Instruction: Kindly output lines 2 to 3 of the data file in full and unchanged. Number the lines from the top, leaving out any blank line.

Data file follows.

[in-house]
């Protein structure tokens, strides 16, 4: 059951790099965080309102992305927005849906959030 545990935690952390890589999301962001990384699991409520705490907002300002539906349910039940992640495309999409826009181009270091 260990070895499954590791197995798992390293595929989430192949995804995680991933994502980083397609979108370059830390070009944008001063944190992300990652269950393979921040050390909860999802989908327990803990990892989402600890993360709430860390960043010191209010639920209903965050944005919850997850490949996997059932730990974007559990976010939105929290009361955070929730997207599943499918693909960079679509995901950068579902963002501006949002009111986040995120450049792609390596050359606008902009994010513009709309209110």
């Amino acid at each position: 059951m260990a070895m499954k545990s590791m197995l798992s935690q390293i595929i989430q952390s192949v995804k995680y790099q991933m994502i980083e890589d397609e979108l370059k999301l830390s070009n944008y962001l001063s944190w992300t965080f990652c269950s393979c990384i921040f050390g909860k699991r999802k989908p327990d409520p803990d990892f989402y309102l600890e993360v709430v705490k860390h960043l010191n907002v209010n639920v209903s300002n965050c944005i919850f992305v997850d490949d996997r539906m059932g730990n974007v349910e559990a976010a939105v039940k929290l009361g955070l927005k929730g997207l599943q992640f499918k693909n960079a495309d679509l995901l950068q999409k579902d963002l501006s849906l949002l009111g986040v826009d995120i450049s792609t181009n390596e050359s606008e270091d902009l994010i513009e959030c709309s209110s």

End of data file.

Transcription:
């Protein structure tokens, strides 16, 4: 059951790099965080309102992305927005849906959030 545990935690952390890589999301962001990384699991409520705490907002300002539906349910039940992640495309999409826009181009270091 260990070895499954590791197995798992390293595929989430192949995804995680991933994502980083397609979108370059830390070009944008001063944190992300990652269950393979921040050390909860999802989908327990803990990892989402600890993360709430860390960043010191209010639920209903965050944005919850997850490949996997059932730990974007559990976010939105929290009361955070929730997207599943499918693909960079679509995901950068579902963002501006949002009111986040995120450049792609390596050359606008902009994010513009709309209110």
């Amino acid at each position: 059951m260990a070895m499954k545990s590791m197995l798992s935690q390293i595929i989430q952390s192949v995804k995680y790099q991933m994502i980083e890589d397609e979108l370059k999301l830390s070009n944008y962001l001063s944190w992300t965080f990652c269950s393979c990384i921040f050390g909860k699991r999802k989908p327990d409520p803990d990892f989402y309102l600890e993360v709430v705490k860390h960043l010191n907002v209010n639920v209903s300002n965050c944005i919850f992305v997850d490949d996997r539906m059932g730990n974007v349910e559990a976010a939105v039940k929290l009361g955070l927005k929730g997207l599943q992640f499918k693909n960079a495309d679509l995901l950068q999409k579902d963002l501006s849906l949002l009111g986040v826009d995120i450049s792609t181009n390596e050359s606008e270091d902009l994010i513009e959030c709309s209110s």